• by nmb3000 (741169) <nmb3000@that-google-mail-site.com> on Sunday August 28, 2005 @06:59PM (#13422995) Homepage Journal
    Google technicians have lost the ability to administer part of their server farm. It appears that a group of systems has independently begun buying up unused networks for a yet unknown purpose. Wireless access points popping up all over the world with the SSID GoogleNet have prompted some paranoid conspiratorialist to claim an autonomous attack on privacy is underway. Others claim it's a plan create an alternative network, and once completed will overcome and destroy the Internet. At this point Google could levy any access fees they feel like and reach total network dominance.

    When asked for a comment, a Google representative just shrugged and said, "Uhhh, dunno, but if I don't run I'm going to miss my free lunch."
  • by Anonymous Coward
    Instead of transmitting data 1 bit at a time, it will transmit 8 bits, so will be 8 times faster.
  • Google Ubiquity.

    GoogleNet sounds soooooo 1982.
  • by mosel-saar-ruwer (732341) on Sunday August 28, 2005 @07:04PM (#13423029)

    Yo, Eric Schmidt* [cnn.com], let me tell you about this little debacle called "Iridium", wherein a once proud US technology titan, name of "Motorola" [you might have heard of 'em - back in the day, they had this bitchin' little CPU called the 68000 series], thought they could dominate [maybe even monopolize] the US communications bidness, by launching a whole mess of satellites into geosynchrynous orbit; invested billions of dollars in the thing, which, at one point, was widely believed to have been the largest privately financed infrastructure expenditure in the history of mankind.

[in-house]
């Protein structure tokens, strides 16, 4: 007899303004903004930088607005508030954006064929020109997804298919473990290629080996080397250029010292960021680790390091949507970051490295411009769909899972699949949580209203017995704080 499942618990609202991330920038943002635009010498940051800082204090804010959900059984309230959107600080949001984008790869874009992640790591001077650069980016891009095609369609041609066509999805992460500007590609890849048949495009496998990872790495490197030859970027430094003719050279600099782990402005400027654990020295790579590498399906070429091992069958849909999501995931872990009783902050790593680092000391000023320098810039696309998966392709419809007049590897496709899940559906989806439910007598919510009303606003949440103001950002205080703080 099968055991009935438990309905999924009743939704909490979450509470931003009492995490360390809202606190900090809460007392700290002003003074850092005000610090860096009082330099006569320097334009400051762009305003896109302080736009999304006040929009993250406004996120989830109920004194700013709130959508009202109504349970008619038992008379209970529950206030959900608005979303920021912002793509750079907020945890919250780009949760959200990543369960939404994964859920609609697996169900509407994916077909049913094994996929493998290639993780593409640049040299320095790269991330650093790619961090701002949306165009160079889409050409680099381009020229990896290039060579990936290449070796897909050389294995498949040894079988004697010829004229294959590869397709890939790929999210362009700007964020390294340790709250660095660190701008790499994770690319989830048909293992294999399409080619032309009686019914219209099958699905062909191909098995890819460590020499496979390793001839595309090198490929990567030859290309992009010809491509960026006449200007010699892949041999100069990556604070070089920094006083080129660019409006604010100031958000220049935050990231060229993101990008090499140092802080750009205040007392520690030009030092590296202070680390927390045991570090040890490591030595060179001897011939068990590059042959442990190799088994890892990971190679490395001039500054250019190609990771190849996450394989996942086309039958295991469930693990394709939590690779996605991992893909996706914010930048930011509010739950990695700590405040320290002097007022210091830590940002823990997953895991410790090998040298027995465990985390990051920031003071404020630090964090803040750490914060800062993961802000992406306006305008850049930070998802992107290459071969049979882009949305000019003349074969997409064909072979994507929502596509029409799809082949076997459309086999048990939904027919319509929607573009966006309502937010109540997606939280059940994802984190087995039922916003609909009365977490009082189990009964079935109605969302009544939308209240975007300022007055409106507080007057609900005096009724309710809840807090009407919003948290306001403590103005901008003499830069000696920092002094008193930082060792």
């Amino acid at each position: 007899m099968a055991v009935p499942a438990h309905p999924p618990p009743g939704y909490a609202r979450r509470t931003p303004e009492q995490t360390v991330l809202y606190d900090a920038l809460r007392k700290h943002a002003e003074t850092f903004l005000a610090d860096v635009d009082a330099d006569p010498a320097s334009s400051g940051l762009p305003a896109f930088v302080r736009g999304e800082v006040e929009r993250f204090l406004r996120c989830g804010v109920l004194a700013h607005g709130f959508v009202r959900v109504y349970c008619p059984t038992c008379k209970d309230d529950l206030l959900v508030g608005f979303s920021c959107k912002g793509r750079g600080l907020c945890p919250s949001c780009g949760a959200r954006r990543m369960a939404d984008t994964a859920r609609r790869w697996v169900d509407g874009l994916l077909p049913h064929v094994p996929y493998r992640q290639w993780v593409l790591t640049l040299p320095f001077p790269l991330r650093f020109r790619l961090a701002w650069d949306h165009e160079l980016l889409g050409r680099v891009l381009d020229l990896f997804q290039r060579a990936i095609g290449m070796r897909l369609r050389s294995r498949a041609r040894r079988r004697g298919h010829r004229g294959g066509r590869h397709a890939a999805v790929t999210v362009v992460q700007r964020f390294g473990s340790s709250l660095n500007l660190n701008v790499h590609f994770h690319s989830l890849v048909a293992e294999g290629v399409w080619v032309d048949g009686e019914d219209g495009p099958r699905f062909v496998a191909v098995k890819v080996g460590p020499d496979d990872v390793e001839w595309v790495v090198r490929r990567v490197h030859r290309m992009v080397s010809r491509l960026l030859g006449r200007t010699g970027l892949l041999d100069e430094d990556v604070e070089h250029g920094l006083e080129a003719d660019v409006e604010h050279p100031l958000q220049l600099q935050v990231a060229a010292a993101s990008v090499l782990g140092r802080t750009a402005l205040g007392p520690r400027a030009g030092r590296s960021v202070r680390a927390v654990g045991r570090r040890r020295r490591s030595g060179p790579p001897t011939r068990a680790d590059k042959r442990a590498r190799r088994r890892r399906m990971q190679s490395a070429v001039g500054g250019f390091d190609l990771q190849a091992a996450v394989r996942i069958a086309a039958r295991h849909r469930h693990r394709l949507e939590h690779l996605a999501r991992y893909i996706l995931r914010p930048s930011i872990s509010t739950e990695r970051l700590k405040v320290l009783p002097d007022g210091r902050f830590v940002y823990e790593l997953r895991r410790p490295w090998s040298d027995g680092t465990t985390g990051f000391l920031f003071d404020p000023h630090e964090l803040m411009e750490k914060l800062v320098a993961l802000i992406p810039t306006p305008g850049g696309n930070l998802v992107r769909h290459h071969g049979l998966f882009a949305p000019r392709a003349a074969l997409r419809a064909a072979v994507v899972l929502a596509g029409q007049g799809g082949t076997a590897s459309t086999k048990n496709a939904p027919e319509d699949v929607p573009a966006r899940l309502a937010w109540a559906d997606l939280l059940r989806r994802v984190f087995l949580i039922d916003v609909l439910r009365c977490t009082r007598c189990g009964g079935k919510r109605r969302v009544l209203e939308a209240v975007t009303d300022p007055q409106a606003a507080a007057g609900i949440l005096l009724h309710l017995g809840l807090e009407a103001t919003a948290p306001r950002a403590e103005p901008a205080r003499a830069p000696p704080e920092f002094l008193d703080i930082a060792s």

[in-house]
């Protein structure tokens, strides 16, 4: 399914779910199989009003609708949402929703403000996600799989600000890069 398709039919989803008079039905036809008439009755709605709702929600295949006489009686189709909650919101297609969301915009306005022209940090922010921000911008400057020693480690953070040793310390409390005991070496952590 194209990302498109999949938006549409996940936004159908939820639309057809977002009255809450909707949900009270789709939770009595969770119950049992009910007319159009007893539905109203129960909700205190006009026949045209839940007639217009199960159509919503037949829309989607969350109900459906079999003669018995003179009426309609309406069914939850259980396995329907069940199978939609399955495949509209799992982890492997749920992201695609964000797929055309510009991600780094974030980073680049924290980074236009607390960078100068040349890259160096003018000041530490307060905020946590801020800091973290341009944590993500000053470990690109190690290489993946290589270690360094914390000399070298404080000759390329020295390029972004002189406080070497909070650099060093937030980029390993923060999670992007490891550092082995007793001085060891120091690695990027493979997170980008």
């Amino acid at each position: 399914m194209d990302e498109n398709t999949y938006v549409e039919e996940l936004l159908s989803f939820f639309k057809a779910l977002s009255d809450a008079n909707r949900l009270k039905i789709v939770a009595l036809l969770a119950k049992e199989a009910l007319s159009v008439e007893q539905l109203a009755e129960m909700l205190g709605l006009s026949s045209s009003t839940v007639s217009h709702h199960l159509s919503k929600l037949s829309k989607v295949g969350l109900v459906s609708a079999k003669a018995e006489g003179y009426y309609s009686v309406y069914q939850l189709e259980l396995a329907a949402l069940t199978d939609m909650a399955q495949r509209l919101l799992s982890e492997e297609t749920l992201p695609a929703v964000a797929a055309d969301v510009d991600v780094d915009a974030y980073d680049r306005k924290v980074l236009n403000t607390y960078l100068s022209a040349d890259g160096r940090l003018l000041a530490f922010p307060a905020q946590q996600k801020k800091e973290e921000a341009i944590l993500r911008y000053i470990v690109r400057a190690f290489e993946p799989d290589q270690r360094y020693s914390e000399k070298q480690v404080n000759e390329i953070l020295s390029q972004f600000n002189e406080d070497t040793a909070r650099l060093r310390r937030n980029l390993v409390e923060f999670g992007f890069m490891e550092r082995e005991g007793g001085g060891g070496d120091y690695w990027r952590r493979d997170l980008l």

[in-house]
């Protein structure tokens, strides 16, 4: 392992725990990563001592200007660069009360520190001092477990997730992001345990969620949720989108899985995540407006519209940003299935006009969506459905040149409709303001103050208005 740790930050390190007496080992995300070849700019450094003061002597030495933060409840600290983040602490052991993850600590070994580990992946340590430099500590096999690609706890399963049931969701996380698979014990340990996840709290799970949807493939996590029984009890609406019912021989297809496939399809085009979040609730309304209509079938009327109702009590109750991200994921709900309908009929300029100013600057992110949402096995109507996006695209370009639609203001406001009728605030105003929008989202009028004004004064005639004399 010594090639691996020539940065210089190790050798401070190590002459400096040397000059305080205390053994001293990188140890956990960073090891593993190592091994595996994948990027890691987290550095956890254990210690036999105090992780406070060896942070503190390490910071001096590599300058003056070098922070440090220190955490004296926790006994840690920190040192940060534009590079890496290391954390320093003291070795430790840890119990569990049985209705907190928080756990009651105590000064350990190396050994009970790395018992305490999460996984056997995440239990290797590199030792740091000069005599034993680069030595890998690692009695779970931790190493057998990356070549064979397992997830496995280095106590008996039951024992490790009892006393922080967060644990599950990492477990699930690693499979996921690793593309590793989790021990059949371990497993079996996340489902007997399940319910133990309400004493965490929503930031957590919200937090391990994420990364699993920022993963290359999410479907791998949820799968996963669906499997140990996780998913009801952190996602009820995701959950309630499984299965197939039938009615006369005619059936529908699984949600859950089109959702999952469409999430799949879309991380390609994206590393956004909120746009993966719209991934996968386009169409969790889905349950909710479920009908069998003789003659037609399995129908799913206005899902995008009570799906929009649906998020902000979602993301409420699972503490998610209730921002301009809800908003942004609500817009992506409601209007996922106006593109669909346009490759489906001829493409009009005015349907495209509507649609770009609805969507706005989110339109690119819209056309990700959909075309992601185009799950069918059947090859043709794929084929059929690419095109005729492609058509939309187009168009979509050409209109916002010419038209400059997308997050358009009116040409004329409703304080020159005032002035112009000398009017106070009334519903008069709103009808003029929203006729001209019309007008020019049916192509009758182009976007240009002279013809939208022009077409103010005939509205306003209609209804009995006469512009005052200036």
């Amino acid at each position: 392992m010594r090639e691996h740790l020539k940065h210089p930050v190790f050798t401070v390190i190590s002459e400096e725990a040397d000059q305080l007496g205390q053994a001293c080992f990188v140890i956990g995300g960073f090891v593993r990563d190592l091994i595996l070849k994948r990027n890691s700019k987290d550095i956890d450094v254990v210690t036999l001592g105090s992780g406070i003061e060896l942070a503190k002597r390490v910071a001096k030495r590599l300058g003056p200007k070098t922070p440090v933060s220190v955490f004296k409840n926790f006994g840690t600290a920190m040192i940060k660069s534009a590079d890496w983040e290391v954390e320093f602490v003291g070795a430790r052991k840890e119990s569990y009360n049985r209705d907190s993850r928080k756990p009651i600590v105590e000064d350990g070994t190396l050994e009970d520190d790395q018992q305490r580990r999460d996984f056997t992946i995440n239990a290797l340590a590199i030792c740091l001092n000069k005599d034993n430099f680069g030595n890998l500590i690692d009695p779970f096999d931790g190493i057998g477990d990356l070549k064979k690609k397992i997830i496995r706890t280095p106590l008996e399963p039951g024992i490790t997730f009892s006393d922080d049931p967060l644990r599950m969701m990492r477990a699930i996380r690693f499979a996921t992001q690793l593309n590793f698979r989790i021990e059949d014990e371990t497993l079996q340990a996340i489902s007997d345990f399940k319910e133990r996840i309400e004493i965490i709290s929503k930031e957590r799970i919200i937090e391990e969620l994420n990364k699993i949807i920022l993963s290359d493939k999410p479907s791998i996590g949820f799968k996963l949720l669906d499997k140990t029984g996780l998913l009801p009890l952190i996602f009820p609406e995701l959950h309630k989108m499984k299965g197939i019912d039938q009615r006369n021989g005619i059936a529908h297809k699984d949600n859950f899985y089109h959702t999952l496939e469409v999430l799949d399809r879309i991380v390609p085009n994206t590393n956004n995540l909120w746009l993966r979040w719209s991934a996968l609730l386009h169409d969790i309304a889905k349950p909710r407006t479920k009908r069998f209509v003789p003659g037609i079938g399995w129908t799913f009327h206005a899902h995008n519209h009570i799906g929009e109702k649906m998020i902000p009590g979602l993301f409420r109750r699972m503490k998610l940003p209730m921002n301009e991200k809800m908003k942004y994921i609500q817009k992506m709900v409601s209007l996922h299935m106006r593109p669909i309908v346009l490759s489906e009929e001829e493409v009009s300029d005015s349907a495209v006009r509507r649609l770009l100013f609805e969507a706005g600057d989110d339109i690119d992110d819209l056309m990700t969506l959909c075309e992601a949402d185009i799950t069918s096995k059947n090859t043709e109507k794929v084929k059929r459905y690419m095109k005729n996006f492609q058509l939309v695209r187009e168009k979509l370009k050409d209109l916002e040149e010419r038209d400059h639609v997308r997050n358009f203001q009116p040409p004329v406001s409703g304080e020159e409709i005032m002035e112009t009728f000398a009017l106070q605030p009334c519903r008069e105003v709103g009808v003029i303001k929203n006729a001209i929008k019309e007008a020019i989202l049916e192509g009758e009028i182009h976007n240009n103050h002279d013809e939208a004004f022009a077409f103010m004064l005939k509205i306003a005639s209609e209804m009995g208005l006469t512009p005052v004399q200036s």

Care to venture a guess as to the return on their investment? A big fat goose egg, that's what. Actually even less than that, if you factor in the fees that the bankruptcy lawyers must have charged them.

    *It's a real testament to Novell engineering that this moron didn't drive them into bankruptcy, as well...

    • by RevRigel (90335) on Sunday August 28, 2005 @07:33PM (#13423183)
      Iridium satellites are not in geosynchronous orbit. If they were, you wouldn't get 'Iridium flares' in the morning and evening when the sun glints off the solar panels of satellites in the constellation. The system was so named because it was originally supposed to have as many satellites as there are protons/electrons in an atom of Iridium, with the constellation resembling the orbits of those electrons. In reality, they launched a few fewer, so it should be named after a different element, but they stuck with Iridium. Iridium largely failed because the implementation was crap. It was analog/voice only, $5000 phones, $8/minute, etc. Now that it's been bought up, people have figured out ways to use Iridium for data telemetry at cheaper rates, and it's actually seeing some use.
      • it was originally supposed to have as many satellites as there are protons/electrons in an atom of Iridium, with the constellation resembling the orbits of those electrons.